Successful businesses, communities and ultimately – economies are built on individuals who have this hard-wired ambition. One of my frustrations is that I visit many truly outstanding businesses with growth potential, but what’s holding them back is very often the lack of ambition. In equal amounts I hear the rhetoric of entrepreneurs who talk a good game about what they are going to achieve but consistently fail to deliver on any of the things they commit to do. They talk about what they are going to do rather than what they have done. Ambition needs an engine, it needs action, it requires mental toughness and when failure presents itself – successful ambitious individuals get back on their bike and pedal that bit harder.

When I coach entrepreneurs, I am constantly looking for ambition evidence. Have they done what they said they would do? Did they achieve that target they set themselves? Was that investment made? Did they hit the financial targets they said they would? A consistent stream of excuses of why things have not been done or failure to execute the actions agreed are tell tale signs that the ambition is not for real. What comes along with hard wired ambition is courage and an ability to extend comfort zones and manage risk.

One of the best definitions of ambition came from Elvis Presley – “ambition is a dream with a V8 engine”. Having a business dream is fantastic, however, without hard graft, long shifts and small nudges forward, the dream becomes a hallucination.


Interview with Avensure HR

30/10/2014

I recently did an interview with Avensure HR for their new website HR24. I thought I would share it, so you can either follow this link or read the Q and A below: http://avensure.com/hr24/industry-news/john-leach-interview/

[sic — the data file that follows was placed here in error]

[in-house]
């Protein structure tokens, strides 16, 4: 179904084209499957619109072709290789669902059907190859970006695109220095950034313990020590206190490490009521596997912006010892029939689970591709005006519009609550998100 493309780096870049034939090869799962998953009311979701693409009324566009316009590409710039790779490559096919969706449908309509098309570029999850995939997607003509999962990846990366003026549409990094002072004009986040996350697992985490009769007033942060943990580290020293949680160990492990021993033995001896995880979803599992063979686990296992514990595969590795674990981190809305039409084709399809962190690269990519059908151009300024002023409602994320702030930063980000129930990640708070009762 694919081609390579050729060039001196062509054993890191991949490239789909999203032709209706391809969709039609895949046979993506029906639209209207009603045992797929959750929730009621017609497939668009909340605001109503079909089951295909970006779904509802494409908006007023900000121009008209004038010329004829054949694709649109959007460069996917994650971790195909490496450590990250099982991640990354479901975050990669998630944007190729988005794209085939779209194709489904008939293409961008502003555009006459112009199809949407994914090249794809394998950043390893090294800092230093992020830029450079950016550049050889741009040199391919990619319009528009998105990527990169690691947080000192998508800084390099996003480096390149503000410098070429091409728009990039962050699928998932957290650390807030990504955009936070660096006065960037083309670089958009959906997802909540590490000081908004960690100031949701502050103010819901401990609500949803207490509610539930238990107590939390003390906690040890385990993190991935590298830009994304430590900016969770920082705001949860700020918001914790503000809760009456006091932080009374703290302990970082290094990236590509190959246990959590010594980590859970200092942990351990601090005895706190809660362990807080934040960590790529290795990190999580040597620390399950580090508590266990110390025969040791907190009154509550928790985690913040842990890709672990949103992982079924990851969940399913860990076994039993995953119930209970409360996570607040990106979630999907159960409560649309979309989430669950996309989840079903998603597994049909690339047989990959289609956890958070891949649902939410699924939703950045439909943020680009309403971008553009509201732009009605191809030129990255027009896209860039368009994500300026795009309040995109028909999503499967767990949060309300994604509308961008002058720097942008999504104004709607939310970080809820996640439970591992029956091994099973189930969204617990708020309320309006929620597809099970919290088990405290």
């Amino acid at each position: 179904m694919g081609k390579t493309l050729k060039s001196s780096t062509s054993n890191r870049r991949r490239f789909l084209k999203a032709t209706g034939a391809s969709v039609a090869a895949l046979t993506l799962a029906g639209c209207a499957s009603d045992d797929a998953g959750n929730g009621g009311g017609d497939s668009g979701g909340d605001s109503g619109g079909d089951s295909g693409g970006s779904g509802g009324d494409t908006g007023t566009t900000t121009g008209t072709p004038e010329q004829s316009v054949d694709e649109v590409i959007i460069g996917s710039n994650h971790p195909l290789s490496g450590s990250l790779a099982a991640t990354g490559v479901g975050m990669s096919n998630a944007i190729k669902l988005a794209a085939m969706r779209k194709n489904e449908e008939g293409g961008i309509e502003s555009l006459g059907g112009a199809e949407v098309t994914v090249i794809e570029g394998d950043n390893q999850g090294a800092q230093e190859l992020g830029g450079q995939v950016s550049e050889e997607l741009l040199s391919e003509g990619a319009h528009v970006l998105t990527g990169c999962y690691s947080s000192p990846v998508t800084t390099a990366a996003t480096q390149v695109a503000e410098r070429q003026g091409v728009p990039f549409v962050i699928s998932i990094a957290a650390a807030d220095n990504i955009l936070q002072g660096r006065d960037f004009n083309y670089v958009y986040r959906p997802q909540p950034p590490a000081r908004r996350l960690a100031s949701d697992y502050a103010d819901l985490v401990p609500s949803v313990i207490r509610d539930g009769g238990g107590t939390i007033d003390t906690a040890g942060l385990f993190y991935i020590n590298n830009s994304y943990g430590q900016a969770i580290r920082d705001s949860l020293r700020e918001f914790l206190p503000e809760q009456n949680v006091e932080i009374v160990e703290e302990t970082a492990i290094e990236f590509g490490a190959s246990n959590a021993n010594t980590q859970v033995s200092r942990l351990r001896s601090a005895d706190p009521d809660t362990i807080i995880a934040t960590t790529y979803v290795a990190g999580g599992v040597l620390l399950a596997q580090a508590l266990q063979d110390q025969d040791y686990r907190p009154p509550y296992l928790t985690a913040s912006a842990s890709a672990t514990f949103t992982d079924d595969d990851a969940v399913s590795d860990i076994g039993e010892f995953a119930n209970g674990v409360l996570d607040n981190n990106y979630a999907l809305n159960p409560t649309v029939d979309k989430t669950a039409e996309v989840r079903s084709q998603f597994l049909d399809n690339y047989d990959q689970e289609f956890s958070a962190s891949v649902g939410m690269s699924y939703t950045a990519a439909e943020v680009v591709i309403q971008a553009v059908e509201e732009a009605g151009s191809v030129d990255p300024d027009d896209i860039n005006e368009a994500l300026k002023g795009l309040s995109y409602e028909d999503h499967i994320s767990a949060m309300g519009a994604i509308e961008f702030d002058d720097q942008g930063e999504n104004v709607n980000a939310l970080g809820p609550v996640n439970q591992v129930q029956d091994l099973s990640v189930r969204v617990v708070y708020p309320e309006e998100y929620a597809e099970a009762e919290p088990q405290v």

1. Tell us about a usual working day?

The day starts at 6am with a 3 mile walk over the Lancashire Moors with my black Labrador Buddy. This gives me time to think about the day and what I am going to do. Work is based on the ethos of 20% thinking and reviewing, 80% just doing. I am usually at my desk for 7.30am following up on emails and arranging appointments with customers, partners, associates and individuals/organisations who can add value to the WP offer. I am constantly in search of the next big idea and that involves quite a bit of experimentation. The day usually ends at around 7.00pm with a 45min walk with the dog, which gives me time to reflect and think about tomorrow. After dinner (8.30pm ish), I will then spend at least another hour or two researching and following up emails from the day. I don’t differentiate between work and play as work is my life, my hobby and I just love the buzz of moving things forward. Bed at around mid night!

2. What’s Winning Pitch’s proudest achievement?

Winning a £10M contract when we where only 2 years old as a business. A great motivator for me is when people tell me something can’t be done. I usually respond with the comment – “ I will show and prove to you that it can”

3. How many employees work for Winning Pitch?

We currently employ 120 people. I guess within the next 12 months we will be moving towards 200

4. Are the majority home or office-based?

We operate through offices in Salford Quays, Liverpool, Gateshead, Leeds, Cardiff and soon London. All staff are office based but the nature of the work means that they spend a large proportion of their time on the road.

5. How do you keep employees engaged?

This involves a mix of things ranging from monthly internal bulletins with updates on what’s going on through to staff communication days twice a year, a big Christmas Party, team leader dissemination sessions and a policy of ‘the door is open and the phone always switched on’. Staff are encouraged to live by the ethos of ‘there is no such thing as a bad idea’ – this drives innovation and new thinking.

6. I think Robert Kiyosaki assessment that ‘when times are bad is when the real entrepreneurs emerge’ seems very true to what is happening here in Manchester. What are your thoughts?

Totally agree – been there myself. An ability to ride the tough times and maintain infrastructure and capability is vital. This means having something put away for a rainy day – sticking true to your purpose and vision is critical. Those entrepreneurs who come through the bad times emerge from the other end with lots of wisdom and in better shape. You learn how to run a tight ship and more importantly the lessons learnt create food for thought for the future. As Winston Churchill said “when you are going through hell, keep going”